The Shape of Things

The Shape of Things
a kate west review
written by neil labute, directed by dámasco rodriguez
at the Balcony Theatre,
Pasadena Playhouse, 39 S. El Molino Ave. South Pasadena
contact the Furious Theatre Company ( or call (626) 356-PLAY
running January 21 -
February 20, 2005

Playwright and filmmaker Neil LaBute brings his trendy cynicism to
Los Angeles audiences once again in “The Shape of Things,” now playing at the Balcony Theatre in Pasadena.

Four college students meet and are immediately entwined in dramatic relationship scenarios that play out in very unexpected ways. Of the four actors, Vonessa Martin, Brad Price, Sara Hennessy and Shawn Lee (all co-founders of the Furious Theatre Company), the men are much stronger than the women. Vonessa Martin as Evelyn, the co-ed who seduces Adam (Brad Price), is rather stiff and mannered, unfortunately. Shawn Lee, as Phillip, Adam’s best friend, is the most engaging and dynamic, casually tossing out lines designed to skewer, yet amuse. Neil LaBute’s dialogue is an acquired taste in the first place, as it is unrealistically stylized at times and only works with an actor’s strong delivery.

The story is that Evelyn (Vonessa Martin) and Adam (Brad Price) meet and apparently fall in love. Phillip (Shawn Lee) and Jenny (Sara Hennessy) also meet and fall in love and the four of them parallel each other as they complicate each other’s lives. Misunderstandings and innuendoes ensue and in spite of the best of intentions, each friend becomes increasingly disheartened, duplicitous and cruel. All four characters grow up meanwhile, especially Adam, who goes from an awkward nail-biting wallflower to a confident, stylish, wiser man.

The unexpected conclusion is rather harsh and incredulous. To LaBute’s credit, we don’t see this one coming, however, it may leave you cold. Dámasco Rodriguez’s directing is fine, the transitions smooth and actually entertaining, but the overall story is rather bleak. Also, scenic Designer Melissa Teoh built a nice, white set, which converts seamlessly into various scenes (coffee shop, museum, apartment, etc.). Still, although the play is short, with no intermission, the final act is a bit tedious and overly written. If you enjoy this type of cold introspection, give it a try, but remember this is not a play for romantic hopefuls.

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The Blacker the Berry

The Blacker the Berry, the Sweeter the Juice
a kate west review
written by and starring Mario Burrell, directed by Jemal McNeil
at the Zephyr Theatre,
7458 Melrose Ave., Hollywood, CA 90046
contact or call
(323) 960-7792
Running January 2 –
February 14, 2005

Mario Burrell, vibrant local talent, Broadway veteran (“Rent”) and former Groundlings student (famous improv troupe – see, tells his own tale in “The Blacker the
Berry, the Sweeter the Juice.” Playing to full houses at the Zephyr Theatre in Hollywood, Mario relates his life in show business while reflecting on his father, Walter Burrell (prominent journalist and publicist), who inspired him to celebrate his black heritage.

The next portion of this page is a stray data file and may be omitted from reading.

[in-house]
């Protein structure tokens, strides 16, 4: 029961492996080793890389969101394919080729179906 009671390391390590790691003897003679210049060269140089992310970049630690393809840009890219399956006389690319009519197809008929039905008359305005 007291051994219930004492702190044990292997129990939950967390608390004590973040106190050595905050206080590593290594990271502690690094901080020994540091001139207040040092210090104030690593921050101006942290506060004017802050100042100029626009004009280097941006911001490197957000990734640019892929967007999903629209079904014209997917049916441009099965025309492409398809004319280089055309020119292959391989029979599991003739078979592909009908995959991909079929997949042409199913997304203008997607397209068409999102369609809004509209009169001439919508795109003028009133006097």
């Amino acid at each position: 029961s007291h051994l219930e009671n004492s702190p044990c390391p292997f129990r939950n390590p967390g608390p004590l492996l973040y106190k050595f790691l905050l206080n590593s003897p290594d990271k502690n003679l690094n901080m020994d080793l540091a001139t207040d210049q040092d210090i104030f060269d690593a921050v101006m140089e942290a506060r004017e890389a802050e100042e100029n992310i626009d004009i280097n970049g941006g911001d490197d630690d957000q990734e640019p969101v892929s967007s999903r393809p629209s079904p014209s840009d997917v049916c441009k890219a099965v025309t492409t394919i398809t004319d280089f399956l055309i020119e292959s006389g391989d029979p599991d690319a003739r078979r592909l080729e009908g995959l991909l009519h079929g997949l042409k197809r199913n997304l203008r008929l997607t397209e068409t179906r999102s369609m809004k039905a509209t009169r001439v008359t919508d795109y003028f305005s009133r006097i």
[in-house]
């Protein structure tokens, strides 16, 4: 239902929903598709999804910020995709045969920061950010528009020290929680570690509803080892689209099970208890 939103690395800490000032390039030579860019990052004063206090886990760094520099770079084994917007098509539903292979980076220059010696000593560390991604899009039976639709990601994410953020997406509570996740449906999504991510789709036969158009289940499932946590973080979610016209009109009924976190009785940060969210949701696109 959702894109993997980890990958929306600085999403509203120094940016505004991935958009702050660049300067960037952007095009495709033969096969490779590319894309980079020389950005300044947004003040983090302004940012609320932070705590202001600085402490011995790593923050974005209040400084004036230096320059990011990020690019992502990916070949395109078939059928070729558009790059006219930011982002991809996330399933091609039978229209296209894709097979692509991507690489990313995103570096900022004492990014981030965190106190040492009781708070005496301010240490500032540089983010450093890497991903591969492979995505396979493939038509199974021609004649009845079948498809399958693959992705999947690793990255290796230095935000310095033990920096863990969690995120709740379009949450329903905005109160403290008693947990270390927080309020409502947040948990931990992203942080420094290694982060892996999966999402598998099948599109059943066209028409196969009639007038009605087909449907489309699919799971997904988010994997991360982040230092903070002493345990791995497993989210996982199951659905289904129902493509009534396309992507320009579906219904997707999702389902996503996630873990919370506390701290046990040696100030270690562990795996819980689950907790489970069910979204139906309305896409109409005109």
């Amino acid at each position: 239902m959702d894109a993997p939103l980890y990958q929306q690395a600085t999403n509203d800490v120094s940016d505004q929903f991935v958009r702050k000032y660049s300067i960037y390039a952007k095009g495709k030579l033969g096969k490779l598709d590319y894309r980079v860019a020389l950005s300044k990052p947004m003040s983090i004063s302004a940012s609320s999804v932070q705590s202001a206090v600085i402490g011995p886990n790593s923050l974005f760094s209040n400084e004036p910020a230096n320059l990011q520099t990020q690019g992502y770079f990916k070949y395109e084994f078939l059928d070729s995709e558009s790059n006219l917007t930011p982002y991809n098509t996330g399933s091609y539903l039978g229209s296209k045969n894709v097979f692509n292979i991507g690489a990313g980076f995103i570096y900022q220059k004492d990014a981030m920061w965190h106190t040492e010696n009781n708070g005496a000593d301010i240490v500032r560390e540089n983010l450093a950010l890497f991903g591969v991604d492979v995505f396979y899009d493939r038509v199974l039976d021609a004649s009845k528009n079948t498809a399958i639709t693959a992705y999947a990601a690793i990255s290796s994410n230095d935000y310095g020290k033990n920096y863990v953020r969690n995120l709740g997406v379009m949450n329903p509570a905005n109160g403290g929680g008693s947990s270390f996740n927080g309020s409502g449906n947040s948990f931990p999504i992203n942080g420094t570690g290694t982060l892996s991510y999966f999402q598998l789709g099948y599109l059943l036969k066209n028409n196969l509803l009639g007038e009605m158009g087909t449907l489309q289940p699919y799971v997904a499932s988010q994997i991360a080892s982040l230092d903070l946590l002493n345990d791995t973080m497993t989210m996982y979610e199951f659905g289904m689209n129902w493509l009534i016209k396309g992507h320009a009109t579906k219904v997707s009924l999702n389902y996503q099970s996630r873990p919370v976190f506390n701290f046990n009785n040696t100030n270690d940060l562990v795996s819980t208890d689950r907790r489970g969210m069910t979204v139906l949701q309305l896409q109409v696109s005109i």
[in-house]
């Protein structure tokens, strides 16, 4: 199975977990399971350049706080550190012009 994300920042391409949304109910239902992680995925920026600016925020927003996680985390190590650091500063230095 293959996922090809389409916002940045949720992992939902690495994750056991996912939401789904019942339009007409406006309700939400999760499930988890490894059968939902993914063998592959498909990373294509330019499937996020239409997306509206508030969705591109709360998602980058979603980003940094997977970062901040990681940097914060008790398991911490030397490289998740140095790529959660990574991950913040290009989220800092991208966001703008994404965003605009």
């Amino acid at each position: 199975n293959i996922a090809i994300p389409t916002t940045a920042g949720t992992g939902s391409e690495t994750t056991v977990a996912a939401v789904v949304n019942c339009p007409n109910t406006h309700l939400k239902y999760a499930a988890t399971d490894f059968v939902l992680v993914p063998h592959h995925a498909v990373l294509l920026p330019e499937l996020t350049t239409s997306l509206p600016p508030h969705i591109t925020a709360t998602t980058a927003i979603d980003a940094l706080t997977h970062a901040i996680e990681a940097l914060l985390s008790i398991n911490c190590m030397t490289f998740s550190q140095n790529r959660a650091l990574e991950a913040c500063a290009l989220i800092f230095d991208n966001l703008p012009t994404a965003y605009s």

It is a sweetly-told love ballad, encompassing all the wrongs and rights that Hollywood has dealt him as a black actor and emphasizing his ability to stay strong, holding on to the memory of his beloved father. His father’s passing away had a profound on him obviously, but it also gave him the strength of integrity to remain true to himself.

Mario plays about eight different characters, all wildly different, and he completely immerses himself in each. One standout character is an older woman Mario presumably met while teaching at the Los Angeles Unified School District whose down-to-earth personality really shines through in his delightful version. She does not put up with fools and runs her classroom in a very real no-nonsense, but absolutely loving way. Her homespun sayings are highly entertaining and Mario delivers each with crowd-pleasing expertise. He also impersonates a street punk with acting aspirations, a clueless director who asks him to “be blacker” (Kelli Kirkland makes a special as the “Fried Chicken Fairy” to help him achieve that blackness) and many other delightful characters, each having had a vivid impact on his life.

Director Jemal McNeil paces Mario fairly well, although that particular evening there seemed to be some minor technical glitches and Mario had to overcome some initial nervousness. The house was packed to the rafters, however, which is truly commendable for a one-man show. Los Angeles audiences can be fickle, after all. Mario’s sincere and still-raw emotion over his father and his obvious love of theater and for playing fascinating characters makes this a poignant performance. He has a real sweetness in his stage presence and is immediately likeable. While the show could have been a bit longer and we would have liked to hear more about his father, it is a nice piece of nostalgia and audiences leave gratified to have shared some common emotions.

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